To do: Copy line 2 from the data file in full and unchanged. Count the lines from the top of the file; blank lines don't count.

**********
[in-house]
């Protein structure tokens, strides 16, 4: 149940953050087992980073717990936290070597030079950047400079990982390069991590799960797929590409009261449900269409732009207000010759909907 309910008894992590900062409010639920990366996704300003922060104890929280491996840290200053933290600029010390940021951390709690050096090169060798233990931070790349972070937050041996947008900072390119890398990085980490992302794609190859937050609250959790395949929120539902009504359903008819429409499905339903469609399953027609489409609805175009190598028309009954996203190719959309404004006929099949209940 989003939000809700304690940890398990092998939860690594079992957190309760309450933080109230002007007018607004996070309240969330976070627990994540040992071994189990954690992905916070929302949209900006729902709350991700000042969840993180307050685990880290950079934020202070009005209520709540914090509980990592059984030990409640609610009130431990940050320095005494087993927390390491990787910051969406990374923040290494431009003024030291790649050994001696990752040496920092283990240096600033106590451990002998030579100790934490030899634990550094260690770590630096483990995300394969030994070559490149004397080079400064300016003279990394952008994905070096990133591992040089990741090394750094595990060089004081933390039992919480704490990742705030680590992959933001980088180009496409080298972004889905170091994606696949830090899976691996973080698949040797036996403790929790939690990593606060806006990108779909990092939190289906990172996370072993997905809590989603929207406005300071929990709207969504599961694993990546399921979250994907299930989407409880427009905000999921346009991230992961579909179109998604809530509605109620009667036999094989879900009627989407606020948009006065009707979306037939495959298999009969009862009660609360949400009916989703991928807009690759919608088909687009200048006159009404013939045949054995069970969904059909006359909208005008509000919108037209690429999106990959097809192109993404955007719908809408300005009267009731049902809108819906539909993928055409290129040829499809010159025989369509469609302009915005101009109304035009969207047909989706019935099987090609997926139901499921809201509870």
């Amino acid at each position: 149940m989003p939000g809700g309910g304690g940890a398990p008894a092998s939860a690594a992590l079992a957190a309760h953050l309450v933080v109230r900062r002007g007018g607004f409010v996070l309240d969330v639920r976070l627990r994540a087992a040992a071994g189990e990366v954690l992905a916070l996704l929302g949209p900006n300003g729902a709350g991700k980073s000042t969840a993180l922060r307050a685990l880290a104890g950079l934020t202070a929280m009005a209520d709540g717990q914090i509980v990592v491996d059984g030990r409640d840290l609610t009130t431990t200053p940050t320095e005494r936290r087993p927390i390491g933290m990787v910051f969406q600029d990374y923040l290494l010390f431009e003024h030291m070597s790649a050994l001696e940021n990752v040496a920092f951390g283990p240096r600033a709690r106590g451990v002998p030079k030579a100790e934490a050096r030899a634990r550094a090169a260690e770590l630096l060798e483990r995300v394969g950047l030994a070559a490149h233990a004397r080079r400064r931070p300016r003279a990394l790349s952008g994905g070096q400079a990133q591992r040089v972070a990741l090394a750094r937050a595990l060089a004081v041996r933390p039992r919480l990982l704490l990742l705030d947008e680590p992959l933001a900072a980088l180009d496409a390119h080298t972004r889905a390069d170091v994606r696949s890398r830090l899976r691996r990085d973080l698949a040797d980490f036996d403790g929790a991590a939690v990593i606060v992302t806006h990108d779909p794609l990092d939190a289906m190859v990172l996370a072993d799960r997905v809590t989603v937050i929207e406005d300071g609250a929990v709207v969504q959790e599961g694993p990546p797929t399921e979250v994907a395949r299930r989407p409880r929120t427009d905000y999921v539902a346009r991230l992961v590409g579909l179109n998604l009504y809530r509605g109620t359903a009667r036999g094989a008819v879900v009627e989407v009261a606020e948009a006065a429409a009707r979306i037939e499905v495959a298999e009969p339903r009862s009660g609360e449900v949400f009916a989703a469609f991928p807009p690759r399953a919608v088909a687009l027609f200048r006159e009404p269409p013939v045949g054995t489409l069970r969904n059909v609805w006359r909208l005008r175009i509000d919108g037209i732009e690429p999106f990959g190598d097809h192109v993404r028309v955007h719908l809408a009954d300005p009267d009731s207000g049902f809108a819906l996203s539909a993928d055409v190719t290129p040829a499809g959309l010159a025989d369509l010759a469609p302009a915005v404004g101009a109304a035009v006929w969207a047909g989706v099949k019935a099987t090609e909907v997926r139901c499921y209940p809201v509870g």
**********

């Protein structure tokens, strides 16, 4: 149940953050087992980073717990936290070597030079950047400079990982390069991590799960797929590409009261449900269409732009207000010759909907 309910008894992590900062409010639920990366996704300003922060104890929280491996840290200053933290600029010390940021951390709690050096090169060798233990931070790349972070937050041996947008900072390119890398990085980490992302794609190859937050609250959790395949929120539902009504359903008819429409499905339903469609399953027609489409609805175009190598028309009954996203190719959309404004006929099949209940 989003939000809700304690940890398990092998939860690594079992957190309760309450933080109230002007007018607004996070309240969330976070627990994540040992071994189990954690992905916070929302949209900006729902709350991700000042969840993180307050685990880290950079934020202070009005209520709540914090509980990592059984030990409640609610009130431990940050320095005494087993927390390491990787910051969406990374923040290494431009003024030291790649050994001696990752040496920092283990240096600033106590451990002998030579100790934490030899634990550094260690770590630096483990995300394969030994070559490149004397080079400064300016003279990394952008994905070096990133591992040089990741090394750094595990060089004081933390039992919480704490990742705030680590992959933001980088180009496409080298972004889905170091994606696949830090899976691996973080698949040797036996403790929790939690990593606060806006990108779909990092939190289906990172996370072993997905809590989603929207406005300071929990709207969504599961694993990546399921979250994907299930989407409880427009905000999921346009991230992961579909179109998604809530509605109620009667036999094989879900009627989407606020948009006065009707979306037939495959298999009969009862009660609360949400009916989703991928807009690759919608088909687009200048006159009404013939045949054995069970969904059909006359909208005008509000919108037209690429999106990959097809192109993404955007719908809408300005009267009731049902809108819906539909993928055409290129040829499809010159025989369509469609302009915005101009109304035009969207047909989706019935099987090609997926139901499921809201509870």